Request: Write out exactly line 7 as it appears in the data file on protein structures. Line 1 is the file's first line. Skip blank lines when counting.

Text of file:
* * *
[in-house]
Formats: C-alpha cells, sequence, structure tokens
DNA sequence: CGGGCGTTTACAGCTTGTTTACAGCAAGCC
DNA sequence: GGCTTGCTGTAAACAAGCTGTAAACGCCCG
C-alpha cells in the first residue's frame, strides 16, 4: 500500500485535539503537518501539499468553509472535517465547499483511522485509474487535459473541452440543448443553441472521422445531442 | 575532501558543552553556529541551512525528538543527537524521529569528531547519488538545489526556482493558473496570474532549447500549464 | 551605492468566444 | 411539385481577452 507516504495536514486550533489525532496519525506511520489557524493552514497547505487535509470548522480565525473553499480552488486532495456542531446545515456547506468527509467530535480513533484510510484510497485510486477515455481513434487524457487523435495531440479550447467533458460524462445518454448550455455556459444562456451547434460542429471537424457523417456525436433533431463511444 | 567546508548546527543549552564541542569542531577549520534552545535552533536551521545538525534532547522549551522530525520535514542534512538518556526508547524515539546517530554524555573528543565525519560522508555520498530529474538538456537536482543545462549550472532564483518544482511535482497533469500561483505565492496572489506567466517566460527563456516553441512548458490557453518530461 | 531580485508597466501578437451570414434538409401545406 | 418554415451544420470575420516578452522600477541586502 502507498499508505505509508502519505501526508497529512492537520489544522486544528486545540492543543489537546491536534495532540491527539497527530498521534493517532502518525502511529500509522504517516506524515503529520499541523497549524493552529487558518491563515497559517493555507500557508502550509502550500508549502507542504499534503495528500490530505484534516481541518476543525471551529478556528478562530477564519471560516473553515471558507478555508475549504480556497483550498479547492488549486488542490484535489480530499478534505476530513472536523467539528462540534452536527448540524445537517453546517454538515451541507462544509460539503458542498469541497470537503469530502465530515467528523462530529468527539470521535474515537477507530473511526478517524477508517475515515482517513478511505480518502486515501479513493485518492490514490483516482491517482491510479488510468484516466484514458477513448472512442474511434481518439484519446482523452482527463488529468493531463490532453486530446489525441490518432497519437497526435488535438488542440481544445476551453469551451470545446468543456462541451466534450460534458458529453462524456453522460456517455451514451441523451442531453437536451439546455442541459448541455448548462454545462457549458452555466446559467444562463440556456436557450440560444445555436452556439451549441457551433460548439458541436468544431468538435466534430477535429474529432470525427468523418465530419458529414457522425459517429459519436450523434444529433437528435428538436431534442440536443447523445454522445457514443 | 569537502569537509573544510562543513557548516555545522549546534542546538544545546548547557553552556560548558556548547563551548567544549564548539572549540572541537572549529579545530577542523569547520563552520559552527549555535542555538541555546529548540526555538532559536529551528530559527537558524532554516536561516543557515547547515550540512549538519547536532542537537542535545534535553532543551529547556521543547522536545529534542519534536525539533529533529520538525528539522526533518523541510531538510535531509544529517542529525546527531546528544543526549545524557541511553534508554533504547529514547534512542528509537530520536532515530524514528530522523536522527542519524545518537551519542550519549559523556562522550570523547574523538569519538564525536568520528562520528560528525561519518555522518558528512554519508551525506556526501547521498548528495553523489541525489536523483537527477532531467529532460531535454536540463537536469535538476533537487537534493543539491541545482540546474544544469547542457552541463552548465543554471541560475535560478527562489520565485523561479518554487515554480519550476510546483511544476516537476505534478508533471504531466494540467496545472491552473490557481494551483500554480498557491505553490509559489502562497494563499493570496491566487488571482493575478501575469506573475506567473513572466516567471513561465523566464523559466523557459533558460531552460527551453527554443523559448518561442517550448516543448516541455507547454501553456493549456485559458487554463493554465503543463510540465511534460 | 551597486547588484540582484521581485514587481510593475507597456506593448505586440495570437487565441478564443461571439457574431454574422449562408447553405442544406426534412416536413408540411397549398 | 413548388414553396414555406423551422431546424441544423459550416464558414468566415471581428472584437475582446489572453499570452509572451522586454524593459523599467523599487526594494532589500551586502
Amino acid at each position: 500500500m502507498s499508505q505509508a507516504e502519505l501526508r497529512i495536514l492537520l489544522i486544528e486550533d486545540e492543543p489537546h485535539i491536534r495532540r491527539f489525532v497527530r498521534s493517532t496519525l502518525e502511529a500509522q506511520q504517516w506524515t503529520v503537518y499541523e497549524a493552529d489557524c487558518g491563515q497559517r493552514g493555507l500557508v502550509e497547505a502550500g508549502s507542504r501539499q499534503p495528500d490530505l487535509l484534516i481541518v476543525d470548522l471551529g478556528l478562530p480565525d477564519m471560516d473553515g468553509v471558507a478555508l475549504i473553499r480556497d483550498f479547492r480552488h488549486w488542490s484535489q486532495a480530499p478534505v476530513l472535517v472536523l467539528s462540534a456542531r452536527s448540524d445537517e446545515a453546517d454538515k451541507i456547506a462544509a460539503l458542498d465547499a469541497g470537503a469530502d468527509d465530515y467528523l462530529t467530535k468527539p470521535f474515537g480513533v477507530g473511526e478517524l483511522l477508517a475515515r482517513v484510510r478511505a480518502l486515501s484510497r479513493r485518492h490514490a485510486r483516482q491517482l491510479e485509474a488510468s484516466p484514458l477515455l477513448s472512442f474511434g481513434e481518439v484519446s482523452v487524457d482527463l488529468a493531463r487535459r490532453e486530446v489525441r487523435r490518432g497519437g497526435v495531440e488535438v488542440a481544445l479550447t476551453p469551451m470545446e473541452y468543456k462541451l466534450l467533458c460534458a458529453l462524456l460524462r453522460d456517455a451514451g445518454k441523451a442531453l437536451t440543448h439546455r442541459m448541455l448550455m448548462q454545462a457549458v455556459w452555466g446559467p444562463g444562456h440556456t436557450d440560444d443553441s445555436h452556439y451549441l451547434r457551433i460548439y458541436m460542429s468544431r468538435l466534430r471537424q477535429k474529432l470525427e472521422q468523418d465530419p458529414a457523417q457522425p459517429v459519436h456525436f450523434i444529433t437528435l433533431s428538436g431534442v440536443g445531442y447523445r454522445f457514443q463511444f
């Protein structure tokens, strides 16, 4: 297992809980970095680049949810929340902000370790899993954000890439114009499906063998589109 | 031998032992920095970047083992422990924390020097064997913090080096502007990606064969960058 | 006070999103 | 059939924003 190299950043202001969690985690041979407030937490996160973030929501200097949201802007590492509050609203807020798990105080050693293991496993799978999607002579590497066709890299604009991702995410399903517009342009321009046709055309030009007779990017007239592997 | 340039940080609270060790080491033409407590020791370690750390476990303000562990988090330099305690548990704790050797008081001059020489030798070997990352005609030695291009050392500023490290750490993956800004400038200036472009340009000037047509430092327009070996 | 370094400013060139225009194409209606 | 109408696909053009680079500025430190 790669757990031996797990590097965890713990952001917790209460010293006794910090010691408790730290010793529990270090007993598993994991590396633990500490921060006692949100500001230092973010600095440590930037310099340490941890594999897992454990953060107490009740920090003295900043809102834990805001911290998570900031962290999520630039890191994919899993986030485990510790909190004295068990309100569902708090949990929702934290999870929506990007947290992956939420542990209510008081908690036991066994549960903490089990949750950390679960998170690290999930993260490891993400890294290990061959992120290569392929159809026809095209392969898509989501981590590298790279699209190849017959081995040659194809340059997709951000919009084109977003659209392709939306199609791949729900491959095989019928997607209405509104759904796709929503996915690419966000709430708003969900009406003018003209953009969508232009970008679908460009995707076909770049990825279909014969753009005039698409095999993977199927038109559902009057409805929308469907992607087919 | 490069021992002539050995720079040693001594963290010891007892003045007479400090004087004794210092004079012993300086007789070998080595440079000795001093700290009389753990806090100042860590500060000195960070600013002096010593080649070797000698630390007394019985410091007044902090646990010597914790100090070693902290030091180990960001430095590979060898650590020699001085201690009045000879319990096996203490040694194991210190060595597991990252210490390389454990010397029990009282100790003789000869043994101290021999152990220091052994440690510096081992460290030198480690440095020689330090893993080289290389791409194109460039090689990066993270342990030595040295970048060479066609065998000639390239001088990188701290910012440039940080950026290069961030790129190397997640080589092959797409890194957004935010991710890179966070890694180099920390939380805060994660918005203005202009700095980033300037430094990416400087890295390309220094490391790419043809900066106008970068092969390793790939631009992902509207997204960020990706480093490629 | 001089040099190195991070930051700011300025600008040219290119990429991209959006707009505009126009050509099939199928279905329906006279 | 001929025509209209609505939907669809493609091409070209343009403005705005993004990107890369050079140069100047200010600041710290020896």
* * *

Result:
């Protein structure tokens, strides 16, 4: 297992809980970095680049949810929340902000370790899993954000890439114009499906063998589109 | 031998032992920095970047083992422990924390020097064997913090080096502007990606064969960058 | 006070999103 | 059939924003 190299950043202001969690985690041979407030937490996160973030929501200097949201802007590492509050609203807020798990105080050693293991496993799978999607002579590497066709890299604009991702995410399903517009342009321009046709055309030009007779990017007239592997 | 340039940080609270060790080491033409407590020791370690750390476990303000562990988090330099305690548990704790050797008081001059020489030798070997990352005609030695291009050392500023490290750490993956800004400038200036472009340009000037047509430092327009070996 | 370094400013060139225009194409209606 | 109408696909053009680079500025430190 790669757990031996797990590097965890713990952001917790209460010293006794910090010691408790730290010793529990270090007993598993994991590396633990500490921060006692949100500001230092973010600095440590930037310099340490941890594999897992454990953060107490009740920090003295900043809102834990805001911290998570900031962290999520630039890191994919899993986030485990510790909190004295068990309100569902708090949990929702934290999870929506990007947290992956939420542990209510008081908690036991066994549960903490089990949750950390679960998170690290999930993260490891993400890294290990061959992120290569392929159809026809095209392969898509989501981590590298790279699209190849017959081995040659194809340059997709951000919009084109977003659209392709939306199609791949729900491959095989019928997607209405509104759904796709929503996915690419966000709430708003969900009406003018003209953009969508232009970008679908460009995707076909770049990825279909014969753009005039698409095999993977199927038109559902009057409805929308469907992607087919 | 490069021992002539050995720079040693001594963290010891007892003045007479400090004087004794210092004079012993300086007789070998080595440079000795001093700290009389753990806090100042860590500060000195960070600013002096010593080649070797000698630390007394019985410091007044902090646990010597914790100090070693902290030091180990960001430095590979060898650590020699001085201690009045000879319990096996203490040694194991210190060595597991990252210490390389454990010397029990009282100790003789000869043994101290021999152990220091052994440690510096081992460290030198480690440095020689330090893993080289290389791409194109460039090689990066993270342990030595040295970048060479066609065998000639390239001088990188701290910012440039940080950026290069961030790129190397997640080589092959797409890194957004935010991710890179966070890694180099920390939380805060994660918005203005202009700095980033300037430094990416400087890295390309220094490391790419043809900066106008970068092969390793790939631009992902509207997204960020990706480093490629 | 001089040099190195991070930051700011300025600008040219290119990429991209959006707009505009126009050509099939199928279905329906006279 | 001929025509209209609505939907669809493609091409070209343009403005705005993004990107890369050079140069100047200010600041710290020896």